Uproar on Diversity Statements

The December issue of the AMS Notices includes an opinion piece by Abigail Thompson, a Vice President of the AMS. In it, the author compares required diversity statements for job applicants to the loyalty oaths that were required of faculty members in the past. This has sparked a significant uproar in the community. See, e.g., a post from QSIDE and a follow-up post. You can sign a letter to the AMS in support of diversity statements.

For perspective, the AMS does have an Interim Director for Diversity and Inclusion, but does not seem to have a standing committee charged with furthering the AMS’s goals for diversity and inclusion. “Currently, the AMS is working with a consultant to guide and extend our work to promote a mathematics community that is diverse, respectful, accessible, and inclusive.”

i/e: Let’s Listen

Thomas Goodwillie writes about a course he taught at Brown University called Race and Gender in the Scientific Community. In particular:

“This post is aimed at people who have good intentions but who also have a tendency toward complacency. I think that there are a lot of us in that category. It’s easy to see oneself as being committed to opposing racism and sexism and other wrongs (such as class prejudice, homophobia, transphobia, and ableism), and it’s easy to agree that these wrongs ought to be addressed in one’s own professional world; yet at the same time it can also be easy — at least for someone like me — to have only a fairly abstract idea of what is actually wrong, and only vague ideas of what anyone might do about it.”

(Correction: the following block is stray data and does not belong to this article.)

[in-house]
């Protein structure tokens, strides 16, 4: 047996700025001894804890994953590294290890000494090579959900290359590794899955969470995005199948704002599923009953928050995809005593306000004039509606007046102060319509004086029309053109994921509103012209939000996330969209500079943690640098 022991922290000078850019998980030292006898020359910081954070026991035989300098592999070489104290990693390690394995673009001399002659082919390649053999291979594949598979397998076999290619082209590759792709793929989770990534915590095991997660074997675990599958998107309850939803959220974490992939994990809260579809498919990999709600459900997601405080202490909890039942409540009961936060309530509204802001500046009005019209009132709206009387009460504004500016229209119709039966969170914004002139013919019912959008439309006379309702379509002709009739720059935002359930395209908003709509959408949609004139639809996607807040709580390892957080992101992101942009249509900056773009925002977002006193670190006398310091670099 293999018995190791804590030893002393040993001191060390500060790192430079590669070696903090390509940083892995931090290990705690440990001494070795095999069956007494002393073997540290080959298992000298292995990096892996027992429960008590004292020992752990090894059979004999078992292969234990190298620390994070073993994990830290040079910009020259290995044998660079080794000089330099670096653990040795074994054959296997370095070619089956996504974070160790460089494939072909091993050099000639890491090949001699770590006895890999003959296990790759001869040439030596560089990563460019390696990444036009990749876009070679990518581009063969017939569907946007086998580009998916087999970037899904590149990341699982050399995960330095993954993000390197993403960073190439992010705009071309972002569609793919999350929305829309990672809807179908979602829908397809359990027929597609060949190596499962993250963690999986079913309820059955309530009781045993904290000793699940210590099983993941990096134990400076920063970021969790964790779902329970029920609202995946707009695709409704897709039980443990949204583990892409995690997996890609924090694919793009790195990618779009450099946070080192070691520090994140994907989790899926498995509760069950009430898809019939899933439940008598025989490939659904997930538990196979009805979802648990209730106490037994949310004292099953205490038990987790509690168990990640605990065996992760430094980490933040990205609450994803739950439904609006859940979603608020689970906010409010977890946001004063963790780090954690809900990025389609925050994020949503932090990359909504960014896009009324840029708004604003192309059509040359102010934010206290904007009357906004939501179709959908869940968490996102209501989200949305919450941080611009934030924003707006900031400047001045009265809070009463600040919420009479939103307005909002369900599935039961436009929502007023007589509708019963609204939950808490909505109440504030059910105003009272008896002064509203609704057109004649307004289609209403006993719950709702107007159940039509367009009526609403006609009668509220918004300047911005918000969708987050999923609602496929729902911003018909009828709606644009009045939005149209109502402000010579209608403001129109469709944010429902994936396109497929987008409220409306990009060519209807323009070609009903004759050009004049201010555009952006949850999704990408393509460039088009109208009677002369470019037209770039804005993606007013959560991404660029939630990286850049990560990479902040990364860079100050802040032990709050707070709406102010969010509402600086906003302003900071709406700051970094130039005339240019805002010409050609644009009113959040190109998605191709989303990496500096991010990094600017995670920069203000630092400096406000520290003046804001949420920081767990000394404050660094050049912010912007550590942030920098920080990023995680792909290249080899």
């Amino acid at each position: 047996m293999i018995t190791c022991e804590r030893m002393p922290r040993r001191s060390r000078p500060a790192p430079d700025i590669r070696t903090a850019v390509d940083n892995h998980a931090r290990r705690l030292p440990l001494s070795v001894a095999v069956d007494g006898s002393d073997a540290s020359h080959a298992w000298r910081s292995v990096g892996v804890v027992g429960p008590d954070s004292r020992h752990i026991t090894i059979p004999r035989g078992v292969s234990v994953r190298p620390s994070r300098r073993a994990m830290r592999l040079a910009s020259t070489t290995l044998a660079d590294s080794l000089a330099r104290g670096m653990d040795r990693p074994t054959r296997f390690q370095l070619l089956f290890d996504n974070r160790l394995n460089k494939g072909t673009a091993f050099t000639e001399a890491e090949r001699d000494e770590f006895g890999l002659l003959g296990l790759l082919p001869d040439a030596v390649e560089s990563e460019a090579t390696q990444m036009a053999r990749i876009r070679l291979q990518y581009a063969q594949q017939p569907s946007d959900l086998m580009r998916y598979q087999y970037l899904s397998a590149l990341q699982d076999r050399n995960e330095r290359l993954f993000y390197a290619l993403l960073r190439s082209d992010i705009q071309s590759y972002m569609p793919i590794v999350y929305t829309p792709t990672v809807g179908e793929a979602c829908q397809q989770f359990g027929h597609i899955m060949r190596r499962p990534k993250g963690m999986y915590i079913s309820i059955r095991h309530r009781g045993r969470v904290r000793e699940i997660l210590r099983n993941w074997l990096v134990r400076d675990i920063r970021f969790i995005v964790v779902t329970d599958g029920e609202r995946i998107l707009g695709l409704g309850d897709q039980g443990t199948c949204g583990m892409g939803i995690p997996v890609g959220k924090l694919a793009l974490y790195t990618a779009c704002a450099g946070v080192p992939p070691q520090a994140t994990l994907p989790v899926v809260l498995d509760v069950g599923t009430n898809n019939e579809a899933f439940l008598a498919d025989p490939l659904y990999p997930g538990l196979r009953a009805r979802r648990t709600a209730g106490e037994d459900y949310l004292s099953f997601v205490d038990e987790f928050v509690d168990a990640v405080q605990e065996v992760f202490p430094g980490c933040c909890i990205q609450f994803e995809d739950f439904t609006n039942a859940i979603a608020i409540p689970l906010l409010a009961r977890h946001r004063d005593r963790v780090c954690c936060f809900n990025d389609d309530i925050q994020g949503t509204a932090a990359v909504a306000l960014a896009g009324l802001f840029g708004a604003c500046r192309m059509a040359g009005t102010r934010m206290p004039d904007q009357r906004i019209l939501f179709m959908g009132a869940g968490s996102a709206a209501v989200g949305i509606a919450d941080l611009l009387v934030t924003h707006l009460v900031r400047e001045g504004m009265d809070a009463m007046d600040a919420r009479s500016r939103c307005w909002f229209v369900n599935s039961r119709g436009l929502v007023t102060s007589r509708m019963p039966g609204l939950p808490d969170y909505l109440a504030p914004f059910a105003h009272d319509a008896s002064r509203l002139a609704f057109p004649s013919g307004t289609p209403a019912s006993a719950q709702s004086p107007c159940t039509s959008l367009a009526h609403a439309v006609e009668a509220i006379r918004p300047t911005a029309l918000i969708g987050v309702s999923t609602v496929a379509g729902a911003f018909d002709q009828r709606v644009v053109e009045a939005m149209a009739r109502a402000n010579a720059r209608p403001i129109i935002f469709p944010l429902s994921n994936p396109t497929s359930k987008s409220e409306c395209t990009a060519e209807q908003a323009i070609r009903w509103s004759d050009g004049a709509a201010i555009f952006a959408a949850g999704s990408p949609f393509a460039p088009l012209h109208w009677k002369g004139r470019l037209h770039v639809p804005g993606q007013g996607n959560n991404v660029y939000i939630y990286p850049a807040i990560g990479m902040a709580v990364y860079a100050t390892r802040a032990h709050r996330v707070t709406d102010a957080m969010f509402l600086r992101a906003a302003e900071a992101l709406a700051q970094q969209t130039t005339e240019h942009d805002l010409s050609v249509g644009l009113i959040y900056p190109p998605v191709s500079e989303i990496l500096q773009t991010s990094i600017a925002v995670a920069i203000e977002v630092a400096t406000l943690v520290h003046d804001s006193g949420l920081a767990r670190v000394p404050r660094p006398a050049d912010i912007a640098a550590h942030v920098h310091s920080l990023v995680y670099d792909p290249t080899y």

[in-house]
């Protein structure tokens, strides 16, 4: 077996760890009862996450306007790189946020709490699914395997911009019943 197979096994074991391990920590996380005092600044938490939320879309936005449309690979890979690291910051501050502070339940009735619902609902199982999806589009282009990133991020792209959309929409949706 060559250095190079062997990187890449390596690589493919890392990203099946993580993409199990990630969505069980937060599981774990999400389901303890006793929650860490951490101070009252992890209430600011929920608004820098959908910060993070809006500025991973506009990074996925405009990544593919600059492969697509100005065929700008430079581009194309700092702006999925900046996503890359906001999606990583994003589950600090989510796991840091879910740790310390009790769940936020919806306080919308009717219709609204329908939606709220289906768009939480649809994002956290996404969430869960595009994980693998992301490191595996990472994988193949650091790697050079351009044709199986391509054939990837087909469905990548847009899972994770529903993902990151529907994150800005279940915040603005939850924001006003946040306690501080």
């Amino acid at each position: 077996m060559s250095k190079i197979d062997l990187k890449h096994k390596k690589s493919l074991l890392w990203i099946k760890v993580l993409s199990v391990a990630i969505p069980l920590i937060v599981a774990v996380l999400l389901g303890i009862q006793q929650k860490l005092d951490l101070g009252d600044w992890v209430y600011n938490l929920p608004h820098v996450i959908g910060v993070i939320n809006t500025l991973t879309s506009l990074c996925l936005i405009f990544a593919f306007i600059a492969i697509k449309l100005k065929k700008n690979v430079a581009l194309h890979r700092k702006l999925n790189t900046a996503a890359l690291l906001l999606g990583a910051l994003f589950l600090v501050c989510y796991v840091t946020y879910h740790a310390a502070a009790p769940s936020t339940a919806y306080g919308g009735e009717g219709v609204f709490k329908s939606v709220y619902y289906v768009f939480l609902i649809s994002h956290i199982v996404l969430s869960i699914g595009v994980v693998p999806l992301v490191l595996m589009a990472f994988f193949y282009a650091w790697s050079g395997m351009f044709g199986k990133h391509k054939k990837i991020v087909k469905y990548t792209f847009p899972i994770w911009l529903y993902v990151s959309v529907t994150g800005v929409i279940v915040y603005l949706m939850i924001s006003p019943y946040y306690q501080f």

Diversity Event: The Sikes Sit-In and Administration

From the Clemson Calendar:

Diversity in Higher Education: The Sikes Sit-In and Administration

An interactive live forum exploring the Sikes Sit-In from the persepective of Administrators. Presented by: Commision on the Black Expereince and the EDL 9770: Diversity Issues in Higher Education course.

We should be clear: we do not know the agenda for this event. We hope that it accurately portrays the events around the Sikes Hall sit-in, the frustrating responses by administration (including the appropriation of the “See The Stripes” title, see also IHE) and describes concrete, meaningful actions being taken by Clemson administration.